But of course, technology is not a panacea: healthcare transformation has to go beyond the adoption of digital health technologies alone. All stakeholders – healthcare professionals, patients, providers, insurers, governments and the private sector – will also need to join forces and focus on the following factors to successfully transform healthcare:
1. Getting the required regulatory infrastructure in place. Transformation has been slow in a traditional industry like healthcare, with heavy regulation, complex governance structures, long decision-making processes and slow adoption of disruptive new tools. This is not surprising as, for example, big industry topics such as interoperability and secure data exchange – vital for broad telehealth adoption – are no easy feat. But as the COVID-19 pandemic triggered a forced trial for many of these issues, we saw a loosening of regulation with, for example, a waiver of originating site restrictions and federated exchanges of health information between systems.
One example was the launch of a national portal for digital exchange of COVID-19 patient data in the Netherlands. In a matter of weeks, major health institutions together with government and industry, created an online portal that allows Dutch hospitals to seamlessly share COVID-19 patient information with one another – 95% of Dutch hospitals have signed up to this portal since its launch. These types of decisive public-private partnerships will be paramount in the transformation of healthcare.
2. Factoring in training and education for the end-users. We need to ensure technologies are understood and successfully integrated into everyday practice. In the Future Health Index 2020 report, created just before the COVID-19 crisis, younger healthcare professionals indicated that they experience significant skills shortages in key areas such as handling stress, implementing new technologies and driving efficiencies. At the same time, younger healthcare professionals cite telehealth from healthcare professional to healthcare professional (23%) and also to patients (20%) as the digital technology that would most improve their work satisfaction. Both of these are also seen as among the most beneficial digital health technologies for improving patient care over the next five years. I’m quite sure that this crisis has shown just how much telehealth should be part of the medical training curriculum, not least to ensure the safety of doctors, nurses and other healthcare professionals in times like these.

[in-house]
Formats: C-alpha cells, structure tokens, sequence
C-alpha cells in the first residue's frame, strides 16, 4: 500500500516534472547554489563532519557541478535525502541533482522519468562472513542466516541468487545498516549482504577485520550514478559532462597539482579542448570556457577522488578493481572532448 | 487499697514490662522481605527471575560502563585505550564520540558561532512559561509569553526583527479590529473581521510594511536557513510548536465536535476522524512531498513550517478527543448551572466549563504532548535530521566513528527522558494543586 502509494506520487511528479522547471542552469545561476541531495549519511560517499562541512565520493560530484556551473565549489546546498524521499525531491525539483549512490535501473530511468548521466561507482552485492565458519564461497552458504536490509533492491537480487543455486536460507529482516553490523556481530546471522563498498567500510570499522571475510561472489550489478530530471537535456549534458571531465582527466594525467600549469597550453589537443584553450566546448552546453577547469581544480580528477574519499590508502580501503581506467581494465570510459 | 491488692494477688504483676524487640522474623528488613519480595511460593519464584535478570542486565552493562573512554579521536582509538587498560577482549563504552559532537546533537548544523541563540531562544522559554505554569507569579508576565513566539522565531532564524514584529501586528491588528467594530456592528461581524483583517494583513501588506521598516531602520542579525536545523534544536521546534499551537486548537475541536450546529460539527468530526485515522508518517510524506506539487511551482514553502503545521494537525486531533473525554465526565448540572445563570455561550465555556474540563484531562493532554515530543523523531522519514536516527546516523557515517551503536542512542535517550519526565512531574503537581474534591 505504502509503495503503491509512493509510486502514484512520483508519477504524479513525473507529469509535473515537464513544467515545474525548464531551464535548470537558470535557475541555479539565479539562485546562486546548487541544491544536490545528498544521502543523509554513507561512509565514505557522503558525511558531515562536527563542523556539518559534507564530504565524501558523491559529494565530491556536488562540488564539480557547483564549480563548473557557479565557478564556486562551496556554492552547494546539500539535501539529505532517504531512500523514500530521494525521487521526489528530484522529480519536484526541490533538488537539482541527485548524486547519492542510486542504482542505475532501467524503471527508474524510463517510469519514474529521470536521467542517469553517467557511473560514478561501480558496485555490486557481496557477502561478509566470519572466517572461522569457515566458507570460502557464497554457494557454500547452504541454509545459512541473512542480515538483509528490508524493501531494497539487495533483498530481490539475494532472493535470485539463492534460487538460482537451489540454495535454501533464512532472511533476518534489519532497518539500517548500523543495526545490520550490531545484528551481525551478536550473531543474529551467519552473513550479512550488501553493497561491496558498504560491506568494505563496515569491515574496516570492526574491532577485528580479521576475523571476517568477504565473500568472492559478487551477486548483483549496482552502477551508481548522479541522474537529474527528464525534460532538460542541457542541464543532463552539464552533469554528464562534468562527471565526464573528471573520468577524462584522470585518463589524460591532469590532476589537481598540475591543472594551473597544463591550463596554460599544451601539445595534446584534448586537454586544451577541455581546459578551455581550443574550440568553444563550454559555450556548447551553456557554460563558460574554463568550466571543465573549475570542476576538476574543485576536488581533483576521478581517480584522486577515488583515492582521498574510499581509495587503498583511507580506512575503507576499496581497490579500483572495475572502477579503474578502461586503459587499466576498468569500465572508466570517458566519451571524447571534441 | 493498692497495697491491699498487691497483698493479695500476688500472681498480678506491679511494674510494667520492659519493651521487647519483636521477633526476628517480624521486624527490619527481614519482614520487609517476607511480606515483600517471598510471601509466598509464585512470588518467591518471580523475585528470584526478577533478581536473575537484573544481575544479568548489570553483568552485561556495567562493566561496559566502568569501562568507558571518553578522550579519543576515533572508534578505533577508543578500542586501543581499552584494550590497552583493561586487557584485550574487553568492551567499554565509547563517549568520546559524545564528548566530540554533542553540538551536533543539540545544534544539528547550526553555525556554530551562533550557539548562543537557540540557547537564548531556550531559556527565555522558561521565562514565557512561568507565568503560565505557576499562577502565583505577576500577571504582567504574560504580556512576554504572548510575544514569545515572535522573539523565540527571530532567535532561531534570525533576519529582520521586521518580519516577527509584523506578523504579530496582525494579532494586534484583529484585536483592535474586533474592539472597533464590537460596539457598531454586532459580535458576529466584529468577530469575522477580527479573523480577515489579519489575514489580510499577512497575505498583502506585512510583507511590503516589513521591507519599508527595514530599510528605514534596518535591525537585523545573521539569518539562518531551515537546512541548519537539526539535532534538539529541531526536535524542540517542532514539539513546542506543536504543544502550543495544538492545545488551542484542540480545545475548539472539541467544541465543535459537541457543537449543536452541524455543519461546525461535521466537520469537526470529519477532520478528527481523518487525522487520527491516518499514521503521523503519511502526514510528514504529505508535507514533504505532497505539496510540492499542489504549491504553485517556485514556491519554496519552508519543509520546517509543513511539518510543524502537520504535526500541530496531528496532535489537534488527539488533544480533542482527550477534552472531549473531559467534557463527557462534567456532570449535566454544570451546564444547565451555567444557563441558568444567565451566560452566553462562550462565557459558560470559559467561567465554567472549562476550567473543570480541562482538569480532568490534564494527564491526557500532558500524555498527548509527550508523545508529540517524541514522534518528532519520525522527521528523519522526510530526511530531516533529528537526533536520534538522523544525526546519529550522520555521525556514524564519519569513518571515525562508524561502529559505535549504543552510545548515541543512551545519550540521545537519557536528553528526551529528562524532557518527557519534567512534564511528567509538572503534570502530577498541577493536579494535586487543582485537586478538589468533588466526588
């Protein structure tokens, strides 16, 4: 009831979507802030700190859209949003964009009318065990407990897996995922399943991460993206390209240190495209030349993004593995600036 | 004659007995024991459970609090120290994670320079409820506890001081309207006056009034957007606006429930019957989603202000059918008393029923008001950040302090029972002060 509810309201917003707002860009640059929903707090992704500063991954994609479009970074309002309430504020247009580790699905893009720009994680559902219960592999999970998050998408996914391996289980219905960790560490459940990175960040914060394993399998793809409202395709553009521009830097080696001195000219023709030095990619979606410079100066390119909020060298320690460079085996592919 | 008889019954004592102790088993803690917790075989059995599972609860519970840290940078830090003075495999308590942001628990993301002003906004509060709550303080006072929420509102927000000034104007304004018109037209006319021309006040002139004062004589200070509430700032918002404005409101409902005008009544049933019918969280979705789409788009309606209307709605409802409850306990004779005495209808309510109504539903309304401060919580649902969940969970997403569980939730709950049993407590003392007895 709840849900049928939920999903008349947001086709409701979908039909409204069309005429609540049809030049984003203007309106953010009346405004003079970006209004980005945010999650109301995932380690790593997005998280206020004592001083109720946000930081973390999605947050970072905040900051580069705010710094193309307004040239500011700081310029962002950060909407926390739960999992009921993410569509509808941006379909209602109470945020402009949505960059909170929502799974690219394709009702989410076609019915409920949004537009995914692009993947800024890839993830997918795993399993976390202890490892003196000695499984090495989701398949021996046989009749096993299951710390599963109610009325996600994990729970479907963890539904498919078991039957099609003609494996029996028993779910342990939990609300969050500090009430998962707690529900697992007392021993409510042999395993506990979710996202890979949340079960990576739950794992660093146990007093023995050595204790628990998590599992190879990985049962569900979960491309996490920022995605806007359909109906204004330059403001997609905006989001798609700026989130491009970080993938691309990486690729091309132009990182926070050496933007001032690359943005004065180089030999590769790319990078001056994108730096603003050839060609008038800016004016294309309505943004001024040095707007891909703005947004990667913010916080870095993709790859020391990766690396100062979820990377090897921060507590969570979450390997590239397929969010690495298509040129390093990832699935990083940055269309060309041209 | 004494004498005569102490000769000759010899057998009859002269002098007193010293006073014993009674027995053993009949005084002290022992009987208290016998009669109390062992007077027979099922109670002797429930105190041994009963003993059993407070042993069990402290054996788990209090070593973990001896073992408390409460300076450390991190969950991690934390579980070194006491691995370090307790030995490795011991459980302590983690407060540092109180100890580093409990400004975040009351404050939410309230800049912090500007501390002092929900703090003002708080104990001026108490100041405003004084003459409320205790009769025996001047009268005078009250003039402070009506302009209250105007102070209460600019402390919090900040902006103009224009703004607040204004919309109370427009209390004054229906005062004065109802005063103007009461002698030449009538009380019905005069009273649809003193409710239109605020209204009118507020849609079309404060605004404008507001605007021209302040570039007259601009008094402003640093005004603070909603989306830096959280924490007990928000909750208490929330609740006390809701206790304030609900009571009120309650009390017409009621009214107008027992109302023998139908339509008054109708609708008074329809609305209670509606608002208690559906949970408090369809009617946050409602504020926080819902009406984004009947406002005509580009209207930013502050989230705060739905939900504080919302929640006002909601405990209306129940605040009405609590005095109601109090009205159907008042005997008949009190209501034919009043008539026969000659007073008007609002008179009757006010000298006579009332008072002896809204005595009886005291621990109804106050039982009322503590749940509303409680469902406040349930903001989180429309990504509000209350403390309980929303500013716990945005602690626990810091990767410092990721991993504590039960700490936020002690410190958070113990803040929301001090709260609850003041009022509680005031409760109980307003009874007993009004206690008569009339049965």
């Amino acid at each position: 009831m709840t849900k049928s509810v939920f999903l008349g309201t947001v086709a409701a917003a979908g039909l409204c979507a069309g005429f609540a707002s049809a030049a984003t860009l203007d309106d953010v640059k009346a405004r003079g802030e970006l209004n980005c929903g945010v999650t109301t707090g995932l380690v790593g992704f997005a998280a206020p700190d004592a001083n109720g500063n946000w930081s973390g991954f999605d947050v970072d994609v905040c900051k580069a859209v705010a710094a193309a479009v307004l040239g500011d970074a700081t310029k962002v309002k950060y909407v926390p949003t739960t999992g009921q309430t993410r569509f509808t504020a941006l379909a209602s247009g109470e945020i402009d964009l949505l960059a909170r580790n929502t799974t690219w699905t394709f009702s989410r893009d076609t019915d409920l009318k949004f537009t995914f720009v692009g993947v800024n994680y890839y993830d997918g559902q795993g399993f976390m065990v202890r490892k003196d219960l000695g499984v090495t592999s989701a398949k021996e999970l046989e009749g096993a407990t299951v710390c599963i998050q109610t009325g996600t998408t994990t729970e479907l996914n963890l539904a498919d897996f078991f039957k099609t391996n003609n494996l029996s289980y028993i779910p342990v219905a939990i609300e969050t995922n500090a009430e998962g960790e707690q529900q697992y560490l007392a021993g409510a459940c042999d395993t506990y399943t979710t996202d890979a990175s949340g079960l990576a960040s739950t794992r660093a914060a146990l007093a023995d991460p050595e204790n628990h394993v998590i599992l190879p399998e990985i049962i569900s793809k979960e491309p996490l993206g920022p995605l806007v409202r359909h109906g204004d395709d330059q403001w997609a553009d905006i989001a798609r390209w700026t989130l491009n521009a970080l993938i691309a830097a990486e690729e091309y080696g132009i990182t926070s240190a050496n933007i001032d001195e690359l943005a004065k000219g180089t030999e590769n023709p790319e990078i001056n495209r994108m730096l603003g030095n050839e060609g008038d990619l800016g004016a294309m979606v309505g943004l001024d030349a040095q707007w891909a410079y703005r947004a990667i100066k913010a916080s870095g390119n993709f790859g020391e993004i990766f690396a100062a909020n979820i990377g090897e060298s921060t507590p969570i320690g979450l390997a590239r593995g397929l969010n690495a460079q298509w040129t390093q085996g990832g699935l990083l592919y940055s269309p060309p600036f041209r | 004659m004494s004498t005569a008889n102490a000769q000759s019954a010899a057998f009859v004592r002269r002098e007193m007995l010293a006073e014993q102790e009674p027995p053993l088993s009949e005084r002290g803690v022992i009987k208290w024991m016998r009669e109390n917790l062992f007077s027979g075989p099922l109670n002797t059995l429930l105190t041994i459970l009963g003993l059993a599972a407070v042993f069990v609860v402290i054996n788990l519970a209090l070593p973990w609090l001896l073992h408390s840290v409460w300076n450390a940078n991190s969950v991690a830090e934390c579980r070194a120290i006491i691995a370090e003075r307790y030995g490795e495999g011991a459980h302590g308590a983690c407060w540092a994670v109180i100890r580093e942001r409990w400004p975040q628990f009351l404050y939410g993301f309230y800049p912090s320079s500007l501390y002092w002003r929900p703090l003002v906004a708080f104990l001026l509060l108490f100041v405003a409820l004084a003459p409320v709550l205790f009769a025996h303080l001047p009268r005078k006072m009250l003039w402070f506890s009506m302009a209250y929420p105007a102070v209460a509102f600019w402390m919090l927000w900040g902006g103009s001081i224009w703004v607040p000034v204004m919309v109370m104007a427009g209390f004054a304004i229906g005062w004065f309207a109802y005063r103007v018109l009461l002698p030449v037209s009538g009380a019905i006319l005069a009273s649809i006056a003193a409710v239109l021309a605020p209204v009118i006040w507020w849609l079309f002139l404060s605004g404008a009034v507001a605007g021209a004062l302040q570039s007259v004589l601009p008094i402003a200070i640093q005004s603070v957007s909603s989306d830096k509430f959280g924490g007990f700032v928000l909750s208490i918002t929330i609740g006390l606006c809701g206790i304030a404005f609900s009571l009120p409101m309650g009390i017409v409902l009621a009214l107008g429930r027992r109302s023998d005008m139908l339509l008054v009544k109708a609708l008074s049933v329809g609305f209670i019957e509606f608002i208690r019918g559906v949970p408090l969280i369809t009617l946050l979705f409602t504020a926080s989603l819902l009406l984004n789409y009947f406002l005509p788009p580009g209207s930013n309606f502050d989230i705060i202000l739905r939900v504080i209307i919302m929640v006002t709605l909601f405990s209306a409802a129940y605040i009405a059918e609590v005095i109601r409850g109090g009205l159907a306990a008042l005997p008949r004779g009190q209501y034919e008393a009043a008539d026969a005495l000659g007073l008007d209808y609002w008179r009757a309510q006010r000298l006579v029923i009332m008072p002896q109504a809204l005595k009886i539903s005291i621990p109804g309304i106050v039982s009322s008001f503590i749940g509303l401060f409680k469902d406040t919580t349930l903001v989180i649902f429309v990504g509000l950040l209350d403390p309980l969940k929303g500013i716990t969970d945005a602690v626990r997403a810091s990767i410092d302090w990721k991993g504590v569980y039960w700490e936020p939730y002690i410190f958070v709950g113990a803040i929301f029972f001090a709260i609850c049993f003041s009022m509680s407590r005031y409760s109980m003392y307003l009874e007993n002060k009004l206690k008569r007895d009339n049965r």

3. Getting the costs of healthcare down. Even before COVID-19, healthcare expenditure in the US was expected to rise at 5.4% per annum and at this pace would reach $6.2 trillion by 2028. This corresponds to almost 20% of GDP. Once we get back to a ‘new normal’ in healthcare, it is expected that healthcare payers (government, private payers and employers) will again aggressively try to reduce healthcare spending, with a focus on innovative payment models.
Value-based care (VBC) models have been developed to address these challenges. In these models, providers are reimbursed based on quality (or value) metrics, as opposed to the quantity (or volume) of services delivered. While in the short term the adoption of VBC models is expected to slow down to get through the crisis, in the longer term the future seems much brighter, with the current crisis speeding up the acceptance of telehealth and connected care. When strong, value-based population health management networks are in place, providers could become more resilient and more adaptable to potential future crises.